Prerequisite: Candidacy in Animation Program. This course builds on the foundational skills students have already mastered and explores more complex modeling and texturing techniques. UV maps, nodal materials, fur/fibers, cloth and endomorph targets will be covered. Students will design and produce final images based on “real world” situations. Student will produce 10-12 models, including at least 2 at production quality level projects.
Prerequisite: Candidacy in Animation Program. This course builds on the foundational skills students have already mastered and explores more complex compositing and visual FX techniques. Masks, pre-compositing, motion tracking, 3D FX and particles will be covered. Students will design and produce final images based on ‘real world’ situations. Students will produce 5 minor and 2 major production-quality level projects to be included in their portfolio.
Prerequisite: Candidacy in Animation Program. This course builds on the foundational skills students have already mastered and explores more complex rigging techniques and how to apply dynamics such as collisions and fluids. Mechanical and organic rigs, ‘hard body’ and ‘soft body’ will be covered. Students will research, analyze, and design fully functional and physically accurate rigs for both mechanical and organic models. Students will produce 2-4 projects.
Prerequisite: Candidacy in Animation Program. This upper-level elective will impact advanced-level knowledge of and experience with specialized and unique processes of stop-motion and experimental animation. Students will come to understand and appreciate the value and aesthetic appeal of these very tactile processes in today’s world of computer-generated graphics. The history of these art forms will be examined in detail, as well as their very involved processes. Students will be guided through every step of their chosen technique, from idea to storyboard to lighting and camera considerations into animation.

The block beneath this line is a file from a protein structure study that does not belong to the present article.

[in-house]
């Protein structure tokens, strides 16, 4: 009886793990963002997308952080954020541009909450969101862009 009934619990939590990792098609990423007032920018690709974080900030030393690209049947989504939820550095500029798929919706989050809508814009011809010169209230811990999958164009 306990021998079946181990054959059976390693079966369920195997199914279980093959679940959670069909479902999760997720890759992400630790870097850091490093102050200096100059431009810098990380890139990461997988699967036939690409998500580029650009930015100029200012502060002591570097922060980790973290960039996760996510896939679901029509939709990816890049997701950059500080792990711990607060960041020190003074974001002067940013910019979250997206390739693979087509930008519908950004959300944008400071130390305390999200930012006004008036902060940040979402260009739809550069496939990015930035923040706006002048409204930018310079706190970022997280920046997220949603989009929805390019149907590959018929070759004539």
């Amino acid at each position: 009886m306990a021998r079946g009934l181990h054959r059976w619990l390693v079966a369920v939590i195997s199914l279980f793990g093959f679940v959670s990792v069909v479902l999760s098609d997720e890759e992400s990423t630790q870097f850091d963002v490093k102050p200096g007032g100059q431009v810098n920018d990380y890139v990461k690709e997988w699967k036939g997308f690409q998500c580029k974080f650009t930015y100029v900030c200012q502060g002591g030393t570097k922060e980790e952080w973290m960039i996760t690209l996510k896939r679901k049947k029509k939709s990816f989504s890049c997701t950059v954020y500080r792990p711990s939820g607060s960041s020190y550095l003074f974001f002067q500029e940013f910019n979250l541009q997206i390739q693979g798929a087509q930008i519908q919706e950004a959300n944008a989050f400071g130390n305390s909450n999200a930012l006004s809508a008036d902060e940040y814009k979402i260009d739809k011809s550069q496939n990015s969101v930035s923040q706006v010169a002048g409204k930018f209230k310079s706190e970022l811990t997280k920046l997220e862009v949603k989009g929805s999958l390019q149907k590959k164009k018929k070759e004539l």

Prerequisite: Candidacy in Animation Program. This course explores the relatively new fields of Virtual Reality and Augmented Reality. Students will design, build and explore characters and environments within Virtual and Augmented Reality. Students will be challenged to explore new and emerging avenues that are utilizing these technologies, such as Elementary Education, medicine and historical recreations.
Prerequisite: Candidacy in Animation Program or permission of instructor. This course introduces students to the many areas and aspects of motion graphics. Students will learn to combine graphic design tools and techniques with the principles of animation. Students will learn basic 3D modeling and texturing techniques as well as a wide range of 2D FXs. Students will utilize these new skills and techniques in creating a host of motion graphic projects.
Senior Capstone (6 hrs.)
Courses meet once per week for 3 hours. Must be taken over 2 consecutive semesters.
Prerequisite: Any level III Animation course. This course represents a culmination of our animation curricula. Students will begin production on a project suitable for film festivals, gallery exhibitions or the gaming community. Students will refine their story and designs and begin producing and assembling all the necessary assets their project needs. Students will also explore possible avenues to resolve any technical and/or artistic problems unique to their project.
Prerequisite: ANIM 411. This course represents a culmination of the animation curricula. Students will finish production on the project they started in Capstone I. The final product will include the necessary promotional materials their chosen medium requires. This project will be suitable for film festivals, gallery exhibitions or the gaming community. This course will also demonstrate techniques to produce a professional and unique promotional resume and demonstration reel.
Students will be strongly encouraged to complete an internship to fulfill one of their Engaged Learning Requirements.
Interns must have at least 60 credit hours, completed appropriate coursework and have a minimum GPA of 2.5 prior to registering for academic credit. Also, approval must be obtained from the student's faculty sponsor and required forms must be completed by the deadline. Note: *Architecture, Music Therapy and Education majors do not register internships through Career Planning & Development. These students need to speak with his/her advisor regarding credit requirements and options.